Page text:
* 5- Try this recommendation.  At 250 miles buy a new shoe to accompany your shoe that already has 250 miles. Now you are rotating 2 shoes. From this 250 mile point moving forward, alternate the newer show with the older shoe. This way you are never in a shoe that is notably more deformed in a specific area of the EVA foam because of your compensations, limitations or foot type. Essentially you are always just a day away from a newer shoe that has less driving force into abnormally compressed EVA foam.  The older the shoe gets the more it accelerates your foot and body into that deformation and hence why many injuries occur as their shoes get older. Continue to alternate shoes on every other run (new, old, new, old).  Once you hit 400-500 miles on the old shoes, ditch them and get a new pair again to restore the cycle once again.  In fact, to be specific here is what we recommend. Monday, old shoe. Tuesday, new shoe. Wednesday do not run, rather, rest or cross train. Thursday go back to the older shoe. Friday new shoe and repeat. This way you are 4 days between runs in the older more deformed shoe. The one day off running in mid week gives tissues that were challenged by the “old shoe run” a bit more time to repair.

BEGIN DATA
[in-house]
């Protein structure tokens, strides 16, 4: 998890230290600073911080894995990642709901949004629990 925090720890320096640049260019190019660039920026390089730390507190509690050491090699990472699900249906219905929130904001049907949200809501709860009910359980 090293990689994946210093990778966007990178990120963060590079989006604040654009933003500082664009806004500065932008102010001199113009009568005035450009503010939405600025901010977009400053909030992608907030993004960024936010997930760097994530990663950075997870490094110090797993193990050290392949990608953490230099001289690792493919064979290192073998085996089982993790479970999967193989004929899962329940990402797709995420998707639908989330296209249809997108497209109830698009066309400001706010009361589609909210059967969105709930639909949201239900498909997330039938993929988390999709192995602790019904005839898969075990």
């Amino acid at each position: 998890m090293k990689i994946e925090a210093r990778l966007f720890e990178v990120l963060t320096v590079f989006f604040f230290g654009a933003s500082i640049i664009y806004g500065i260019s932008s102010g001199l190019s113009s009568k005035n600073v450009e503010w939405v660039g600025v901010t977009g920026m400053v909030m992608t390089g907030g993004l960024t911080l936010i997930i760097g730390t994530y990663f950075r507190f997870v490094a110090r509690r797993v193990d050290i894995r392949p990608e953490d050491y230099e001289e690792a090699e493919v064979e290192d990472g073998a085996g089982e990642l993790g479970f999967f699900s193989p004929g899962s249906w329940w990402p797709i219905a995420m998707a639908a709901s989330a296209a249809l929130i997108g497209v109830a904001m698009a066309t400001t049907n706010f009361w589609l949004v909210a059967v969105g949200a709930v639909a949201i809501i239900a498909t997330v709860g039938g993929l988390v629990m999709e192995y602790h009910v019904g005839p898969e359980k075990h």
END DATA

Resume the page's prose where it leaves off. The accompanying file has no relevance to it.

6- Dedicate your shoes to running only. Running gait is not the same as walking gait. Why would you want to break down the EVA foam at the rear foot during walking (because heel strike is normal in walking) when in running you are a mid-forefoot striker ?  Keep walking shoes for walking, running shoes for running. Otherwise you are just asking for trouble.

Check out our National Shoe Fit program and certification process here as well as links to our other teaching DVD’s & e-downloads:
 http://store.payloadz.com/results/results.asp?m=80204

Shawn and Ivo. Helping you use your head (and shoe knowledge) better everyday.
The Gait Guys  (have you checked out our RebelMouse page ? https://www.rebelmouse.com/TheGaitGuys/